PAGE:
Thank God for the Pope.
Never thought I would write that sentence, being so pro-choice and civil libertarian, but I'm getting pretty desperate. Why is it only the Catholic Church that speaks out loud and clear for the poor? On his recent trip to this country, the Pope called for "openness" to immigrants and "creative generosity for the poor." The Catholic bishops have provided the strongest opposition to Congress' wanton destruction of the federal poverty programs, which keep 14 million women and their children alive.
And it's Daniel Patrick Moynihan, another old, white Catholic male, who has stood virtually alone in Congress as members of his own party, the President included, scramble to join the Republicans in shredding the safety net. "Those involved will take this disgrace to their graves," the senator warned. Amen.
By contrast, the response of the women's movement to this most callous anti-female legislation has been fragmented and muted. Why this deafening silence when the dignity of poor women is everywhere denied, when the nurturing they provide is derided because it is supplemented by food stamps, when their capacity for parental love is dismissed merely because they receive public assistance?
Are pro-choice women no better than the hypocrites in the so-called Christian Coalition who argue endlessly about the fetus but are indifferent to the child? Almost 70% of those on welfare are children, and it is they who will now suffer less food, clothing, shelter and medical care because they made the decision to be born to the wrong parents in a mean political season.
With the Republican-controlled Congress about to put poor kids and their mothers out on the street, I thought to check with the National Organization for Women chapter in Los Angeles. The phone message on the NOW action hotline is all about their "No O.J. project." Not a word about the vicious congressional attack on poor women. An attack abetted at a crucial moment by the two female senators from California, whom NOW members helped to put in office.
Both Barbara Boxer and Dianne Feinstein voted for the Senate bill that ends the federal government's 60-year-old commitment to provide the bare necessities of life to poor women and their children. They voted for a bill that the White House's own internal analysis conservatively estimates would put another 1.1 million children into poverty and force millions more to go without.
We only know of that White House study because Elizabeth Shogren of The Times got hold of the document that the Administration was keeping from Congress and the public. Why keep it secret? Because President Clinton has already signaled that he intends to back the Senate's atrocious "welfare reform" legislation rather than veto it. If Clinton signs legislation that impoverishes millions of women, will feminists still back him because he is pro-choice?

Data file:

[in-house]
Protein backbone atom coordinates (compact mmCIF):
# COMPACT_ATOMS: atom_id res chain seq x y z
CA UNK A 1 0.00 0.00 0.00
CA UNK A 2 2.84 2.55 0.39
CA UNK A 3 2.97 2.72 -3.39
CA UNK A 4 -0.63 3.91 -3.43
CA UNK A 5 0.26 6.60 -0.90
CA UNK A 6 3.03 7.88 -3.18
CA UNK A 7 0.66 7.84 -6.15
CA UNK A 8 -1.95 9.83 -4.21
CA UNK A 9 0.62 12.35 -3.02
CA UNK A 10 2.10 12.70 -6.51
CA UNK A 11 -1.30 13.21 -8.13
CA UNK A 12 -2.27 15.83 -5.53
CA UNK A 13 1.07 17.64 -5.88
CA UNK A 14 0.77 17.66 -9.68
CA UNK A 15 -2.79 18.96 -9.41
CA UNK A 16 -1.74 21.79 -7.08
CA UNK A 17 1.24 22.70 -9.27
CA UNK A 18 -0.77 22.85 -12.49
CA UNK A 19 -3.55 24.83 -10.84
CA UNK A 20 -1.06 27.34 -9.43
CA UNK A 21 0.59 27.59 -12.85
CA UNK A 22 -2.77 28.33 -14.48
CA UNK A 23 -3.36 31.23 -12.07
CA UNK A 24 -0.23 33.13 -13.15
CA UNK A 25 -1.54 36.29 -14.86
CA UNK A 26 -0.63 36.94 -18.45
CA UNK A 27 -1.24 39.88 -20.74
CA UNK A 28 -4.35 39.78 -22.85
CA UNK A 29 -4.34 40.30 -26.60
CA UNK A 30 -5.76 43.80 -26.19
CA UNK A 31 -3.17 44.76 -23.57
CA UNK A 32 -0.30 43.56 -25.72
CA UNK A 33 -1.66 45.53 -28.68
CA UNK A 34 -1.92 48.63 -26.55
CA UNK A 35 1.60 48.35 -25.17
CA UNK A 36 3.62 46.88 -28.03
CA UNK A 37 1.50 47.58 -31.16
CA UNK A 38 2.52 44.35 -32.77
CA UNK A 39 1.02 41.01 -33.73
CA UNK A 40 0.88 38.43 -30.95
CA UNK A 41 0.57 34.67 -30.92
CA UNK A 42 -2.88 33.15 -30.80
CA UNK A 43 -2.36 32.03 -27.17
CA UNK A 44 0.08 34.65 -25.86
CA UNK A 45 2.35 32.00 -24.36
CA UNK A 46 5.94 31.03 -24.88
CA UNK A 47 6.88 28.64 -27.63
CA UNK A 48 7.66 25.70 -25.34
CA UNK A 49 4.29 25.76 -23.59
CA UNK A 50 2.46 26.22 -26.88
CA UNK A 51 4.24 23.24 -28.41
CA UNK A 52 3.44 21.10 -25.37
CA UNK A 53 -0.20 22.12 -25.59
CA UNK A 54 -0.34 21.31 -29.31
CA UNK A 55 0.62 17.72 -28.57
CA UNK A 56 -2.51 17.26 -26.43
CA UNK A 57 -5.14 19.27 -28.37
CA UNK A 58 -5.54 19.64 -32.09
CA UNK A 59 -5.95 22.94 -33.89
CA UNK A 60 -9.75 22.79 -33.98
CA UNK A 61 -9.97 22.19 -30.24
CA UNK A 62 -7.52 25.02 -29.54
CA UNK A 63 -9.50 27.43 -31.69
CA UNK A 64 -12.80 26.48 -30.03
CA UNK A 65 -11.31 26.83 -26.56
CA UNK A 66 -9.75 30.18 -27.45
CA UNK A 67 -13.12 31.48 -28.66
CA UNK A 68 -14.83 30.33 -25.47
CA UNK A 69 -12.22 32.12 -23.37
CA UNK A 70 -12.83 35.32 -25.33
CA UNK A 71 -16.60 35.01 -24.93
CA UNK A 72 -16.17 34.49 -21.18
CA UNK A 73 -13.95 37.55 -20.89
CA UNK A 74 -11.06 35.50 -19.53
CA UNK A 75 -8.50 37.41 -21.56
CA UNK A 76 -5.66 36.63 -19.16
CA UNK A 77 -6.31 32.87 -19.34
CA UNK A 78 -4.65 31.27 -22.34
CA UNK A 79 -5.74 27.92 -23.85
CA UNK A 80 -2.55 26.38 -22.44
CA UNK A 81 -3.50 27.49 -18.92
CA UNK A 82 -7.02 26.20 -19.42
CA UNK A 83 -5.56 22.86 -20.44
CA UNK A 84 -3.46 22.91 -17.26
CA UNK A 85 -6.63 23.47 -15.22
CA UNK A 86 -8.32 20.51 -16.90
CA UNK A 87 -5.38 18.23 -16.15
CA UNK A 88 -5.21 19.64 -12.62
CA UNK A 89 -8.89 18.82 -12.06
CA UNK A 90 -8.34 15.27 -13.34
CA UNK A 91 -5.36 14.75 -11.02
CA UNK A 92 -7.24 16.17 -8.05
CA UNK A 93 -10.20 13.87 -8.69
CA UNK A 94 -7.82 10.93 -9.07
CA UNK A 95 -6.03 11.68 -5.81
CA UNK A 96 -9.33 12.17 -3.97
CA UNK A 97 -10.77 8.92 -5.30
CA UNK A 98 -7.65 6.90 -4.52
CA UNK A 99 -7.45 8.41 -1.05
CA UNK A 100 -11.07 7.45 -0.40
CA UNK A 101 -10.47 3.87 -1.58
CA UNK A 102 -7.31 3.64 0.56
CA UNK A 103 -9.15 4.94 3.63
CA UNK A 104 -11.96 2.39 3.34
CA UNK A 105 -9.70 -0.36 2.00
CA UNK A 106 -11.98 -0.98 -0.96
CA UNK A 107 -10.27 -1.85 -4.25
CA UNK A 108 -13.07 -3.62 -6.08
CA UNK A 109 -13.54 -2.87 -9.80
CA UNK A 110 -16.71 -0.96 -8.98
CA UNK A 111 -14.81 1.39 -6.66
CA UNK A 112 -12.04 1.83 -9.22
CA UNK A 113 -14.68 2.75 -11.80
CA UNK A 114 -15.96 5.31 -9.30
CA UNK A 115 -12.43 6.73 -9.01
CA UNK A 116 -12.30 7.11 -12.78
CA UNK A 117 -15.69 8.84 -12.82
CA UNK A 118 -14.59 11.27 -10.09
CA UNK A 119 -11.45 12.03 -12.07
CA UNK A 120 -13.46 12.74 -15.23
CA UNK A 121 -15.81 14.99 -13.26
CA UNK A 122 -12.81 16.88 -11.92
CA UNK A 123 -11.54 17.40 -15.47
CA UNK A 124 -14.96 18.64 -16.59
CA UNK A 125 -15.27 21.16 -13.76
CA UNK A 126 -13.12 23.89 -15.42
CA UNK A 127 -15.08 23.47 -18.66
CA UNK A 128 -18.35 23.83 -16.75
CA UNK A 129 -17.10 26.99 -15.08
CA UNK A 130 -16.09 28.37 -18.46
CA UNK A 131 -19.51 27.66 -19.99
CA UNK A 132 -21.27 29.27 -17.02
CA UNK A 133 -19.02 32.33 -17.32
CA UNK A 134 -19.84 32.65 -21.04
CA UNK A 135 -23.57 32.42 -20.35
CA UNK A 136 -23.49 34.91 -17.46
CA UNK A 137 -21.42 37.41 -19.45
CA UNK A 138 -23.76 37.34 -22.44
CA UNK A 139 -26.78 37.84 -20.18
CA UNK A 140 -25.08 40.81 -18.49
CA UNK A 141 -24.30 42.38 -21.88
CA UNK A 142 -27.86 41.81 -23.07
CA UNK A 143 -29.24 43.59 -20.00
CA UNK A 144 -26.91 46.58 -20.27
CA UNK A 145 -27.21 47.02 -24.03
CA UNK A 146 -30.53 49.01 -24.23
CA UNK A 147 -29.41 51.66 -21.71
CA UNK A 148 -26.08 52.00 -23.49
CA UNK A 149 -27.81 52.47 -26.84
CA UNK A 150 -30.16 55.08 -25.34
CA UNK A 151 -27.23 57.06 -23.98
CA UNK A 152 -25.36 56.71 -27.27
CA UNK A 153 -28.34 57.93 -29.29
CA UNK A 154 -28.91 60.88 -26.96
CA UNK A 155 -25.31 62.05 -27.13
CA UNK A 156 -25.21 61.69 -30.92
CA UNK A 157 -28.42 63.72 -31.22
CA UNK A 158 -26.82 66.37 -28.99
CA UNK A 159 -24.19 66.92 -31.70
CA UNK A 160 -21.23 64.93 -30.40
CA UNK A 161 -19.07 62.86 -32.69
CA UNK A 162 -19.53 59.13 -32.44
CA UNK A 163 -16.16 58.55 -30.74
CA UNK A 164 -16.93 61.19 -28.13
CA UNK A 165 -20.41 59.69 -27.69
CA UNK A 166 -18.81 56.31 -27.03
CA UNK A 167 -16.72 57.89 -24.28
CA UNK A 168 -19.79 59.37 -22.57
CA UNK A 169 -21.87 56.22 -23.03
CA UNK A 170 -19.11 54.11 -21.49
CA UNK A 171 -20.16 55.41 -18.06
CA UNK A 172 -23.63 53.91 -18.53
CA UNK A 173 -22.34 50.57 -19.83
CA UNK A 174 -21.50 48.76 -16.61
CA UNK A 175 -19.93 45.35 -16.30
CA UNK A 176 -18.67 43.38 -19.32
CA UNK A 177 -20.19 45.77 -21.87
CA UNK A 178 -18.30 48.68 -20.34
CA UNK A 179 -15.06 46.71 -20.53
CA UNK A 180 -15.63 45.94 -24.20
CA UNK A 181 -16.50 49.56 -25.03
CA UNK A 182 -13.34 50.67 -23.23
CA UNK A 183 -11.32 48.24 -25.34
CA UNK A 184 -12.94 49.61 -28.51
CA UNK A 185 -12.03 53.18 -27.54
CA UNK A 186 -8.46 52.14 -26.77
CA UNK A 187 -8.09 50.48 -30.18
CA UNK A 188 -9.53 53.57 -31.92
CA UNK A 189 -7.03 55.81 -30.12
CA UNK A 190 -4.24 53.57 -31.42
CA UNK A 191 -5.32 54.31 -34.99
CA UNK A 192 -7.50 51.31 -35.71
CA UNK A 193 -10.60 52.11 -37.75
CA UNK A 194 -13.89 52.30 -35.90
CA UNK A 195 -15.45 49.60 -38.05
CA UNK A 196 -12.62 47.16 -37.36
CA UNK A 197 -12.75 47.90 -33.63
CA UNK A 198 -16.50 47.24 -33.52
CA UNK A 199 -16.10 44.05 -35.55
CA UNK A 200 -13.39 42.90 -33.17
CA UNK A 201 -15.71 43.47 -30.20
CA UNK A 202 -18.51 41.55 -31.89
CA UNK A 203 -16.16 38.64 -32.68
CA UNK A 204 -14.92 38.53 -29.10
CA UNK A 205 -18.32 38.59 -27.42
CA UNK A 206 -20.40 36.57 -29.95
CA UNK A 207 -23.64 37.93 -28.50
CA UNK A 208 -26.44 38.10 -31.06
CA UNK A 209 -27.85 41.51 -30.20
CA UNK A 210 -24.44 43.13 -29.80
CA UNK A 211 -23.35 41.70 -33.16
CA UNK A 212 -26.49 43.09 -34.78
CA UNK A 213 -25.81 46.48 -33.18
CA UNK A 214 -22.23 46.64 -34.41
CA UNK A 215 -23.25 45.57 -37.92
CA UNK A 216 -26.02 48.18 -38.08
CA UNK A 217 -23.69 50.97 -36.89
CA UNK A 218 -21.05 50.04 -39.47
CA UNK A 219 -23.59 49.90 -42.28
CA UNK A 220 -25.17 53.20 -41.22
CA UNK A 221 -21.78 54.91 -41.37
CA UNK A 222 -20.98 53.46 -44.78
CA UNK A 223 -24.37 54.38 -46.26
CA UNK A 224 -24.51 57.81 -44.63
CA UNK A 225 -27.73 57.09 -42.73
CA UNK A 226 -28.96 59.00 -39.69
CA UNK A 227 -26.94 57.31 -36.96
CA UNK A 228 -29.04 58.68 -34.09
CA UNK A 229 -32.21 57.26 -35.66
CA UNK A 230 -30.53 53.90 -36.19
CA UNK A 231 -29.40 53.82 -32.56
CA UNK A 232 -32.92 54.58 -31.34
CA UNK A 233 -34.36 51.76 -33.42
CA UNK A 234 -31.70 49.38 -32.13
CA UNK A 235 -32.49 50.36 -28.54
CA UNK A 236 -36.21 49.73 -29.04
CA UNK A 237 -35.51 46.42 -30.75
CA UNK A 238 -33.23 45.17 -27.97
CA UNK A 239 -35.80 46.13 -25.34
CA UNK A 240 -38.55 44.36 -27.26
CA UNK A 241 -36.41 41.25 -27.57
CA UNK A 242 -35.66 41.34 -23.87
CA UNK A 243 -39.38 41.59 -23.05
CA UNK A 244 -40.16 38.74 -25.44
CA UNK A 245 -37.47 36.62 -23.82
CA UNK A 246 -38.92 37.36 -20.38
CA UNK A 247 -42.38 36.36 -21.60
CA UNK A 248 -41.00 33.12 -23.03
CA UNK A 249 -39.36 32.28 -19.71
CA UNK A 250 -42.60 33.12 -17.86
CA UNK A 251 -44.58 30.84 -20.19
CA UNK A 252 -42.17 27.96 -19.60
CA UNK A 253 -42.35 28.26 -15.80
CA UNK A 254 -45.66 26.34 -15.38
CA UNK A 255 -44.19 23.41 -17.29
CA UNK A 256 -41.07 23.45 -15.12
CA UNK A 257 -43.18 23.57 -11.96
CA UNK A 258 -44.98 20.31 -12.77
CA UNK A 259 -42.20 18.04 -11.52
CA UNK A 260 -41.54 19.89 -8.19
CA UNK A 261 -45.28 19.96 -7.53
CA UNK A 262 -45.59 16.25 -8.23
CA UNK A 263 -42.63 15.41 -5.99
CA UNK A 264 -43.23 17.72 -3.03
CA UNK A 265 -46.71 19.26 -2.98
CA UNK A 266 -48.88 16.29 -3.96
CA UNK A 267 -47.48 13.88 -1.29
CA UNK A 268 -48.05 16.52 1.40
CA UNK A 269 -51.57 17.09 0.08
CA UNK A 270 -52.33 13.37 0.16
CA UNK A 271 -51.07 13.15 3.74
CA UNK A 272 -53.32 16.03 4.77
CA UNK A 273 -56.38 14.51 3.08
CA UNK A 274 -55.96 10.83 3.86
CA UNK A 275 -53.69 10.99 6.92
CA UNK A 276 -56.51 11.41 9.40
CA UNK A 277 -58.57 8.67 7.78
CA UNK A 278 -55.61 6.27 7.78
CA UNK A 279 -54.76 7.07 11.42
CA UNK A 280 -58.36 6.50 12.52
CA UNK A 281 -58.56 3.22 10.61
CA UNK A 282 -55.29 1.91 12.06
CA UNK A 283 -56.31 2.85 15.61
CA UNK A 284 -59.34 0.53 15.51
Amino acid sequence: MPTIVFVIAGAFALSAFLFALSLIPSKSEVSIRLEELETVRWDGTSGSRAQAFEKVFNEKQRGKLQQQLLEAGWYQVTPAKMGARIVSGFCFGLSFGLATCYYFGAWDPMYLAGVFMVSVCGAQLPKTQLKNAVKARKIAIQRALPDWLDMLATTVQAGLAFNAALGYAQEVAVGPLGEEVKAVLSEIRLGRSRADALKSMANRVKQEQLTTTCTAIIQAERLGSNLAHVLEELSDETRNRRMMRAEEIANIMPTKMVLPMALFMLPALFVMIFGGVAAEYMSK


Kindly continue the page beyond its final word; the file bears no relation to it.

Armed with this new information on the disastrous consequences of the Senate bill, I hastened to call Feinstein's office last Friday, but Susan Kennedy, her press spokesperson, was nonplussed. She reaffirmed, after consultation with her boss, that Feinstein stands by her vote to end the historic federal welfare obligation because "she believes that the welfare system has created a chronic dependency."
Dependency? This from a senator who never had to work a day in her life until she decided to get on the public payroll. She's dependent all right, on rich parents and husbands who have bankrolled her political career. That unfortunately is an option not available to most welfare mothers. Now this wealthy lady has the temerity to warn that women on welfare have grown dependent on the dole. Blaming the poor for poverty is like holding rape victims responsible for the crime.
How can it be that the two women Californians so proudly elected to the Senate did not heed Moynihan's warning? "If in 10 years' time," he said, "we find children sleeping on grates, picked up in the morning frozen, and ask, 'Why are they here, scavenging, awful to themselves, awful to one another,' . . . it will have begun on the House floor this spring and the Senate chamber this autumn."
If it's going down like that, I'll stick with the Pope, who believes that "each and every child is a gift from God." Better a consistent pro-life position that affirms the dignity of all human beings than a pro-choice stance that only respects the lives of those children born to parents of means. I hope that's not the case, and that Congress will soon hear, loud and clear, from the many pro-choice people, male and female, who are also pro-life.